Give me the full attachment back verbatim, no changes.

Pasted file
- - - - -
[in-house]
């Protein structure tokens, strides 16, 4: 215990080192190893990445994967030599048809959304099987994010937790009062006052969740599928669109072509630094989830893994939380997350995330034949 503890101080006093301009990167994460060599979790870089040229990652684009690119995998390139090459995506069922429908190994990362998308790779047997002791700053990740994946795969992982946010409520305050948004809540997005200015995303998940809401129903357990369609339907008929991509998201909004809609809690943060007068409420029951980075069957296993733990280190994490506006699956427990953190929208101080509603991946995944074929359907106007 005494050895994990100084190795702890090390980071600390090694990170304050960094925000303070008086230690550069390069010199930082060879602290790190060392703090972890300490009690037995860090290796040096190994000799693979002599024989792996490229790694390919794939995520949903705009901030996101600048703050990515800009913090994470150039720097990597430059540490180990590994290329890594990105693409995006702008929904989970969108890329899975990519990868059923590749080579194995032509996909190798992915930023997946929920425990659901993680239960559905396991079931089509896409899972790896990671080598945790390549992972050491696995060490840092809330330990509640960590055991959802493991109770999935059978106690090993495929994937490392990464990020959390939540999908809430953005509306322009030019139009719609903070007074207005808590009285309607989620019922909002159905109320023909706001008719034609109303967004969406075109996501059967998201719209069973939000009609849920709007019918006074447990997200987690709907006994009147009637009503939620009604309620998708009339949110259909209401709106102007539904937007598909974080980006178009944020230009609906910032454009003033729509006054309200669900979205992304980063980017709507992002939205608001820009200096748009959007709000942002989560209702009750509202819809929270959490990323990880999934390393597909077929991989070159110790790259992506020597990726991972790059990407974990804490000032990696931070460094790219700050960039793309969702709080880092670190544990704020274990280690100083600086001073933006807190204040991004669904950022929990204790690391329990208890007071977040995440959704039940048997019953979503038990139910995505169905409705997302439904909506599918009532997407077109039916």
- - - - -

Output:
[in-house]
């Protein structure tokens, strides 16, 4: 215990080192190893990445994967030599048809959304099987994010937790009062006052969740599928669109072509630094989830893994939380997350995330034949 503890101080006093301009990167994460060599979790870089040229990652684009690119995998390139090459995506069922429908190994990362998308790779047997002791700053990740994946795969992982946010409520305050948004809540997005200015995303998940809401129903357990369609339907008929991509998201909004809609809690943060007068409420029951980075069957296993733990280190994490506006699956427990953190929208101080509603991946995944074929359907106007 005494050895994990100084190795702890090390980071600390090694990170304050960094925000303070008086230690550069390069010199930082060879602290790190060392703090972890300490009690037995860090290796040096190994000799693979002599024989792996490229790694390919794939995520949903705009901030996101600048703050990515800009913090994470150039720097990597430059540490180990590994290329890594990105693409995006702008929904989970969108890329899975990519990868059923590749080579194995032509996909190798992915930023997946929920425990659901993680239960559905396991079931089509896409899972790896990671080598945790390549992972050491696995060490840092809330330990509640960590055991959802493991109770999935059978106690090993495929994937490392990464990020959390939540999908809430953005509306322009030019139009719609903070007074207005808590009285309607989620019922909002159905109320023909706001008719034609109303967004969406075109996501059967998201719209069973939000009609849920709007019918006074447990997200987690709907006994009147009637009503939620009604309620998708009339949110259909209401709106102007539904937007598909974080980006178009944020230009609906910032454009003033729509006054309200669900979205992304980063980017709507992002939205608001820009200096748009959007709000942002989560209702009750509202819809929270959490990323990880999934390393597909077929991989070159110790790259992506020597990726991972790059990407974990804490000032990696931070460094790219700050960039793309969702709080880092670190544990704020274990280690100083600086001073933006807190204040991004669904950022929990204790690391329990208890007071977040995440959704039940048997019953979503038990139910995505169905409705997302439904909506599918009532997407077109039916």